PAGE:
This is a really interesting piece, Rachel. We spent the weekend with friends who’ve just adopted two brothers from Ethiopia. As I watched my friends, instant parents, interact with their sons, I was so happy that these boys have the chance to be raised by these people and their particular set of gifts. And now reading your post today I’m thinking about what accidental lessons and legacies I might be imparting to my boys. A love of reading would be a good one. An appreciation of politeness and kindness. Those are good too. Too many neuroses and too much concern for what other people think? Gifts I wish I wasn’t giving them.

  11. June 14, 2010

    i would love to be your kid. for me and my beloved, there are many memories of our parents really wanting us to succeed at competitive sports while we picked clovers in the outfield. so screw the skis, i say. knowing how to feed yourself? yes, please.

  12. June 15, 2010

    I’ve been thinking about this topic. Both boys in my house seem to have picked up the vast love for anything their daddy loves… and I wonder how could that be? How could they both love being outside, building, and reading, and endlessly being physical and myohmy….any kind of sport.

    And I wonder how I will feel if they end up loving things that husband and I are not crazy about… then that will be our true test as parents.

    I mean, really, what did the fictitious liberal Keatons go through when they realized their first son was a giant capitalist republican??? ;-)

  13. June 15, 2010

    It’s funny, but my daughter’s obsession with princesses has turned out to be a good thing (I was initially appalled, I admit). She is comfortable with dressing differently from “everyone else”; she’s creative in pairing color, pattern, and texture; and she’s expressing her personality in a way that’s both comforting and exciting to her. She certainly didn’t get any of this from me, but I’m glad she got it, wherever it came from.

    And if she and Rose ever meet, they can pick out the “most beautiful” items from their respective wardrobes and perhaps swap lipstick-wearing tips.

  14. Steph permalink
    June 15, 2010

    I think my biggest influence on Chloe has been that of chiropractic. The other night she “birthed” a baby in her “birth tub” (toddler bed) and afterwards she lay there holding her baby. She looked up at me and said, “She needs an adjustment!”. THAT is music to MY chiropractor mamma ears! She also tells me at times that she needs an adjustment. My hope is that my kids will grow up with enough sense about their bodies and their health that they will not treat themselves too badly (ie, dangerous levels of drugs, alcohol, bad food, etc etc). I’m hoping that by keeping them well adjusted they will be in touch with themselves. I’m not attached to either of them becoming chiropractors, but I do hope I can encourage them to value HEALTH.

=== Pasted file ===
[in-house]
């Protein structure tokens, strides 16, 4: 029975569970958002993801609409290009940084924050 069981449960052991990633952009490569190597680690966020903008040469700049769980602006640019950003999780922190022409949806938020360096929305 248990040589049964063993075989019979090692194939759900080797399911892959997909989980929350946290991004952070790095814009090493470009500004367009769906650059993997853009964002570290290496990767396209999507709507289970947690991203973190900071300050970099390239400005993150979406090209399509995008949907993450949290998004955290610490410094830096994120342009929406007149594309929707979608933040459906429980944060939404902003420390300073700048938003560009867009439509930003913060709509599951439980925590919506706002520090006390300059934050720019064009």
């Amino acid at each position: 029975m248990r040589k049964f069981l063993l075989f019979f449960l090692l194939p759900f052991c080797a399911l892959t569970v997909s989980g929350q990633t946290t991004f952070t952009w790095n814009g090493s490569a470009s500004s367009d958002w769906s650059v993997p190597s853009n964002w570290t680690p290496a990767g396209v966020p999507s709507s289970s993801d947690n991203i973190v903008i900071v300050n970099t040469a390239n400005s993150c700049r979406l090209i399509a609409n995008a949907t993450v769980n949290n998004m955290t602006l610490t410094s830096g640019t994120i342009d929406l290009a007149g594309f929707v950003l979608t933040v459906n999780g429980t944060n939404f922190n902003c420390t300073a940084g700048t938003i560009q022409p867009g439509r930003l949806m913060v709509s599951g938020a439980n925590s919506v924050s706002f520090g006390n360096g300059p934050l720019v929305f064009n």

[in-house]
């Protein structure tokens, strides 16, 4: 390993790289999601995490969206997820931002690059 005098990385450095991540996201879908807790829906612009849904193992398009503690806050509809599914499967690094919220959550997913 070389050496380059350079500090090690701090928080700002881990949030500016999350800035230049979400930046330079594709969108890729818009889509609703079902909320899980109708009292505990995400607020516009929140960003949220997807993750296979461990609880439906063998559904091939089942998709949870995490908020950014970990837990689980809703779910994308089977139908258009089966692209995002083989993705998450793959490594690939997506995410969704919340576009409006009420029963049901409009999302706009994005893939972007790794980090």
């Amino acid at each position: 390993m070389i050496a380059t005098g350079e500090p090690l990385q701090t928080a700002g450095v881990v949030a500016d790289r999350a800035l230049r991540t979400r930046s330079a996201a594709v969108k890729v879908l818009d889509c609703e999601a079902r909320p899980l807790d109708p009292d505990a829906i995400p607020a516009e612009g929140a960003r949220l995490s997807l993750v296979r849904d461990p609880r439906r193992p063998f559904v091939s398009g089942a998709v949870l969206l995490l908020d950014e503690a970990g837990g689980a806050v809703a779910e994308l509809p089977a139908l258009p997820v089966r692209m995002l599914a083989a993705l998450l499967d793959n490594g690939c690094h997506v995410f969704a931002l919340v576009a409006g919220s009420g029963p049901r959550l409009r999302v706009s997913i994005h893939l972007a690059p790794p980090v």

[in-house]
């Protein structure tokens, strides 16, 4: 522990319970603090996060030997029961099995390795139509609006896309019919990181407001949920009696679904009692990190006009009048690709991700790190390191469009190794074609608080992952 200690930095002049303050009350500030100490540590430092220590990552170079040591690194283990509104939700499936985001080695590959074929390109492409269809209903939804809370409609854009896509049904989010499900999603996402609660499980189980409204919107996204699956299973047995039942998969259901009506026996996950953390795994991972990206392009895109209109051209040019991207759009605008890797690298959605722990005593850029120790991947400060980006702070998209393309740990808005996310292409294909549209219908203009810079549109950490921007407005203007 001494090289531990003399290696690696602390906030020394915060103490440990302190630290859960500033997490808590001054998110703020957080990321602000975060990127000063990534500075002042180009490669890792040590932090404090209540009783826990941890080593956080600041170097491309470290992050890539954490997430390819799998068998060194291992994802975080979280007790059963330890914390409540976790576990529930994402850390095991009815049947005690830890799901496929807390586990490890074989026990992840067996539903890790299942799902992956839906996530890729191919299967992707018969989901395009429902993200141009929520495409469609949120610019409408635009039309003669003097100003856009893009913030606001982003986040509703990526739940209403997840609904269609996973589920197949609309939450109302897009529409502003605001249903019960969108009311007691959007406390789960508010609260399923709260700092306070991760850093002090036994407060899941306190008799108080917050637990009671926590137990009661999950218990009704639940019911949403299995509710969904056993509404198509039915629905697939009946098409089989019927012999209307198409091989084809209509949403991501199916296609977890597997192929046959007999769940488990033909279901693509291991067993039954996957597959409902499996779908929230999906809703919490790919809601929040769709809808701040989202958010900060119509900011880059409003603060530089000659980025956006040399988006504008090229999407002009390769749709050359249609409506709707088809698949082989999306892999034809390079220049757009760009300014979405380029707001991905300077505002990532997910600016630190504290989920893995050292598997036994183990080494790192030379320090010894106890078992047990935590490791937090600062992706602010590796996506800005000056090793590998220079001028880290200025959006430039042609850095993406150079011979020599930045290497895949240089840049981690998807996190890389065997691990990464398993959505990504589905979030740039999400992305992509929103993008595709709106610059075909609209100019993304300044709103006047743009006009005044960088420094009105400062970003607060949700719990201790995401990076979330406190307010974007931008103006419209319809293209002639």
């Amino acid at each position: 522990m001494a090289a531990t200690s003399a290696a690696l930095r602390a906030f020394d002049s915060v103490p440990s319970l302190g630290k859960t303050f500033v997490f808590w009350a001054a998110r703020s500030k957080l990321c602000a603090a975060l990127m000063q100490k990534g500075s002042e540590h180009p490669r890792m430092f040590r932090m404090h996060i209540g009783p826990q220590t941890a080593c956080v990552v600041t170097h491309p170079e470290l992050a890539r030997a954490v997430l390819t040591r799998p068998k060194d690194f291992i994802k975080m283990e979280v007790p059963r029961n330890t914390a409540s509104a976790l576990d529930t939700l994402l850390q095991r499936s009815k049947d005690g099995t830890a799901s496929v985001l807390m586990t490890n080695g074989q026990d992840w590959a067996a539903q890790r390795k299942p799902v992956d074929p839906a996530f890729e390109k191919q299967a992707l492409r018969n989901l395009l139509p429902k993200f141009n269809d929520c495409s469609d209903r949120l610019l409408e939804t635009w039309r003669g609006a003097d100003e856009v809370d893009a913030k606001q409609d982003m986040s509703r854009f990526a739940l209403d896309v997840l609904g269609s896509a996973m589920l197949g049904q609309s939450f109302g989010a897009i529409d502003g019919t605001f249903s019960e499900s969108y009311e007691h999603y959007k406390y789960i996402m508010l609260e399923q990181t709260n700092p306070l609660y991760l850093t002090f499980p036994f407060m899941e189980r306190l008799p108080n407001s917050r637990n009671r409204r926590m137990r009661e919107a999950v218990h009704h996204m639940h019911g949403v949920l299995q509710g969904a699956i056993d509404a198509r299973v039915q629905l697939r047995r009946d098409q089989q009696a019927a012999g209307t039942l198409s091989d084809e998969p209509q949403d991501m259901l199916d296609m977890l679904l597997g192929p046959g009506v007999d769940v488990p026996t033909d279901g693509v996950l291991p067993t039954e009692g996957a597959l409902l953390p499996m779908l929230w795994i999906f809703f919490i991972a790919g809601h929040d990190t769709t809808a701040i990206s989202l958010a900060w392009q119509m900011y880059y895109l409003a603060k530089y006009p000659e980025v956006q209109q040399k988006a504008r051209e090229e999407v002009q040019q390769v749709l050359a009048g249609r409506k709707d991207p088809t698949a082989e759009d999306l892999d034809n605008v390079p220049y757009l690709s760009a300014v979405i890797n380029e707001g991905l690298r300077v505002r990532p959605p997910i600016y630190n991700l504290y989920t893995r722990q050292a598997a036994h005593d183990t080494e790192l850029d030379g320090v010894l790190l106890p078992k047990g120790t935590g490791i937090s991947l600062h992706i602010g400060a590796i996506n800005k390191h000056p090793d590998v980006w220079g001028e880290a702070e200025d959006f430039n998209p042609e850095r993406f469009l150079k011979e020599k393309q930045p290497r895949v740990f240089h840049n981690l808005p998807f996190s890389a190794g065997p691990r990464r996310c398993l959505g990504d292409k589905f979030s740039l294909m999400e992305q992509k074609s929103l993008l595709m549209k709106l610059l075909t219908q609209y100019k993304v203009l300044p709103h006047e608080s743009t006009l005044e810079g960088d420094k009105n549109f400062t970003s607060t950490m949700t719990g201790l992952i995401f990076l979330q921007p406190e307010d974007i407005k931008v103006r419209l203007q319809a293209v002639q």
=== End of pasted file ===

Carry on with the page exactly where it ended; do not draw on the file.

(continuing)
As for Craig’s influence, he loves to read to the kids. I hope this instills a love for reading. Also he loves to take Chloe on “adventures”, especially those involving the bike trailer. And Chloe sure knows that her Daddy loves to drink coffee!!

  15. Melissa permalink
    June 16, 2010

    Such beautiful, insightful writing!

    Avi loves movies like his aba and also loves yoga like his mama.

    We fret he is too bookish, too internal, but then I got some paints out yesterday and the kid painted for long stretches–amazing. He keeps saying, “I am ready for school!” so I hope it sticks when he goes this fall . . .

    What would we do if we didn’t worry?

    Such a gorgeous piece about your camping trip, too . . .

  16. June 16, 2010

    Wow, Col is really blossoming. How impressive to him adeptly handle that bow. As if that should be any surprise!

  17. June 19, 2010

    As I said in an earlier comment….I think you guys are doing it right.

    I was talking with my daughter’s last night and the subject came up about the things people miss out on living certain ways. I told them you can’t miss something you have never experienced or had. It sounds like your kids have some great experiences that other kids will only dream of…or never miss.

  18. Rachel Kohnen permalink
    June 21, 2010

    Ian’s letter recognition is slowly coming. His ability to name any piece of heavy equipment? Down pat.
    Thanks for your writings to keep me weary mind awake on this cloudy Monday morning!

  19. June 25, 2010

    You know, I am so sucked into your posts as I read them because you are so real in who and where you are and the life you lead and it is so different than the norm for where you came from! Love it!

    • 6512 and growing permalink
      June 28, 2010

      Nicola, I know, it really is so different. Leaving Berkeley was profound in many ways. It took awhile to shake the city out of my system, but being in the rural-ish southwest for fifteen years has helped to shed those layers (plus an elk hunting husband).